It depends on your agreement (contract) with the storage facility. Most storage rental contracts have language stating that if you are behind on your rent, the storage company can put a lien against all of your stored property. The statement has to be underlined or in bold type. If your rental contract has this language, the storage company can seize your property, notify you of the sale, and sell it at auction.
Yes, you must have written notice before your property can be sold for nonpayment of storage rental. The written notice can be by email if your contract says, in bold type or underlined, that written notice can be sent to your email address. You can also receive notice by letter or hand delivery.
The notice must include:
- An itemized account of what you owe;
- The name, address, and telephone number of the storage company office to reply to the notice;
- A statement that the contents of the self-storage unit have been seized under the rental contract; and
- A statement that if you don’t pay what you owe before the 15th day after you get the notice, the property can be sold at public auction.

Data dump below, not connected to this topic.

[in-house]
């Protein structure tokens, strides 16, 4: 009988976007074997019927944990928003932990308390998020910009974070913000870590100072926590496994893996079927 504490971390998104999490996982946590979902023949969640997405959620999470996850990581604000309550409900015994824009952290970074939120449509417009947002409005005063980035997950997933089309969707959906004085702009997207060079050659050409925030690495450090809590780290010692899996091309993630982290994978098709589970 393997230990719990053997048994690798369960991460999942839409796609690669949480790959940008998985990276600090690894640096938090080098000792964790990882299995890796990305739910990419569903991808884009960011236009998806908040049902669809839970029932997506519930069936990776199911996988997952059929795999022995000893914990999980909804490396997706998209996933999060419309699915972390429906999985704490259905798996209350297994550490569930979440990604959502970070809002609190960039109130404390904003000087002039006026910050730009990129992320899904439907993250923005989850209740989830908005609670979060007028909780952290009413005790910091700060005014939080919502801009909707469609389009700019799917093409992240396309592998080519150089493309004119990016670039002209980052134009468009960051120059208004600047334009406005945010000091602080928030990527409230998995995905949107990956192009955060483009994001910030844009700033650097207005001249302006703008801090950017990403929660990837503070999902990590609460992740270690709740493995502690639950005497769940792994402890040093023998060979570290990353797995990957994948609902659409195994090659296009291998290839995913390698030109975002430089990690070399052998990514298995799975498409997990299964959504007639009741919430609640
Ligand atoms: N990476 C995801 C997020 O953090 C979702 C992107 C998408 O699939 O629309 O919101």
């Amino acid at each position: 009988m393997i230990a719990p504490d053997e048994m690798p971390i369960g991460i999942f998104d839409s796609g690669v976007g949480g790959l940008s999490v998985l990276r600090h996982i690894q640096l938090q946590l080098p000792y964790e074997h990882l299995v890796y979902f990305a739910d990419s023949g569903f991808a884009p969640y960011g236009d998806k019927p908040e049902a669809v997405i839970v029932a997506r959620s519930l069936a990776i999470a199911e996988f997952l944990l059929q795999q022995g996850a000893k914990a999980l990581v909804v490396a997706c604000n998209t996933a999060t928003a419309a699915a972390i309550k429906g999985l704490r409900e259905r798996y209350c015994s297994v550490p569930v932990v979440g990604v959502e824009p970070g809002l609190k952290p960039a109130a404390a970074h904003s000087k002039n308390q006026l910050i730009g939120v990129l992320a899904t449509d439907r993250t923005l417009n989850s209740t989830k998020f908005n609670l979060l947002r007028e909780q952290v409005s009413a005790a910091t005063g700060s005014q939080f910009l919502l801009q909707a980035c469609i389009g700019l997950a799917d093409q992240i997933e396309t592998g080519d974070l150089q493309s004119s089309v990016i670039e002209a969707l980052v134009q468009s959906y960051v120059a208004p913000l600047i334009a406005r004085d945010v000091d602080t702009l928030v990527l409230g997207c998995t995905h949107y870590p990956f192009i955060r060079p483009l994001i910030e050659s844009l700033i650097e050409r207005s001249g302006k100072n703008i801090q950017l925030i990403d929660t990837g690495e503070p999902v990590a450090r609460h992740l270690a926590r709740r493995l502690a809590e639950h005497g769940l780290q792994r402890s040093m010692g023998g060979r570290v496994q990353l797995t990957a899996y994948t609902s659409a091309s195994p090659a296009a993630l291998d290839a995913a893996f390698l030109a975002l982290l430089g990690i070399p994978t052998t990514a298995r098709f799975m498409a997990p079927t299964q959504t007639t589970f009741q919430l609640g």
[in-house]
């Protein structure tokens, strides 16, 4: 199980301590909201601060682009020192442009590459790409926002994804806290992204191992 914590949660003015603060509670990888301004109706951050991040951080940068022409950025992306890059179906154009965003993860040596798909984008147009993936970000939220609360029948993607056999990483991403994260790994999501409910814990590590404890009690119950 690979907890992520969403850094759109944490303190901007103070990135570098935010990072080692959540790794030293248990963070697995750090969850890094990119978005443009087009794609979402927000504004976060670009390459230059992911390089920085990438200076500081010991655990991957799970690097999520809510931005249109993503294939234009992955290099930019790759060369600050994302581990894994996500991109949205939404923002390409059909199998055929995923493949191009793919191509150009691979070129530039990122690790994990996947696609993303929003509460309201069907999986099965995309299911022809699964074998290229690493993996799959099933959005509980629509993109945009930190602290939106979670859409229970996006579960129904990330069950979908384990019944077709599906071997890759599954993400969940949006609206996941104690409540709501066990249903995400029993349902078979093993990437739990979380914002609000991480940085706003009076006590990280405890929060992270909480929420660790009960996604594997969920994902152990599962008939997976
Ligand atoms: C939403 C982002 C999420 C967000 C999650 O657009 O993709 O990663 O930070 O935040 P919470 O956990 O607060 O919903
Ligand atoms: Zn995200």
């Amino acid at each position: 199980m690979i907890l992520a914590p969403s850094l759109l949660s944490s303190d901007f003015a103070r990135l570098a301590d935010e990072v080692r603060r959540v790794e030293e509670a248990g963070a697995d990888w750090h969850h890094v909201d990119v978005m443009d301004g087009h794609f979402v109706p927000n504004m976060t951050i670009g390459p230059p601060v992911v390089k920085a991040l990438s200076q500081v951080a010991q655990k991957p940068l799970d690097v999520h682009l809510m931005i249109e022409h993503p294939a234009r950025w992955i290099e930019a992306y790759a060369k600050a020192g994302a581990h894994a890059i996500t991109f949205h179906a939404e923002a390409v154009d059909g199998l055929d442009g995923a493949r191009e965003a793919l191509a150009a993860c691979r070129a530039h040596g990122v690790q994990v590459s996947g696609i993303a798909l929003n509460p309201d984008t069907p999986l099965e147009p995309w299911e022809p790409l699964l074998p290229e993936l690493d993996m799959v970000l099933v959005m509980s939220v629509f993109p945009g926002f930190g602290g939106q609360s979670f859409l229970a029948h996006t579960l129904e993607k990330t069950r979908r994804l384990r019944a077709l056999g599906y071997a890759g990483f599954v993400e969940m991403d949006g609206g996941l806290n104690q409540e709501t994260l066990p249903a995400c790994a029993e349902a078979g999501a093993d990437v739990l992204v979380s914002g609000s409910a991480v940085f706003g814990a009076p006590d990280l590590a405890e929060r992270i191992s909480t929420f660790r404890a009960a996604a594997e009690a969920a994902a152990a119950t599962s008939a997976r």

Always give the storage facility your current physical address and email address. If the storage company needs to seize and sell your property, they only have to give you notice at the address you provided in the in the rental agreement. They do not have to try to locate you.
If you don’t pay within 15 days from the date the notice is sent, the storage company may publish or post notice of the sale of your property to the public.
- Published – legal notice of sale, published once in each of 2 consecutive weeks in a newspaper in the county where the storage unit is located. The sale can take place 15 days after the notice has run.
- Posted - notice of sale is posted at the storage facility and at least 5 other conspicuous locations near the facility. The sale can take place as soon as 10 days after the notice is posted.
The public notice advertising the sale must contain:
- a general description of the property;
- a statement that the property is being sold to satisfy the storage company’s lien;
- your name;
- the address of the self-service storage facility, and
- the time, place, and terms of the sale.
If the storage company made more on the sale than what you owe (plus reasonable expenses), you must be notified in writing by email or regular mail as provided in the rental agreement. If you request it, the excess proceeds can be returned to you within 2 years of the date your property was sold. If you wait more than 2 years, the storage company can keep the excess proceeds.
You might have a legal claim under the Texas Deceptive Trade Practices Act (DTPA). If the storage company seized your property without following legal procedures, you could recover more than your stored property was worth, as well as attorney fees and court costs.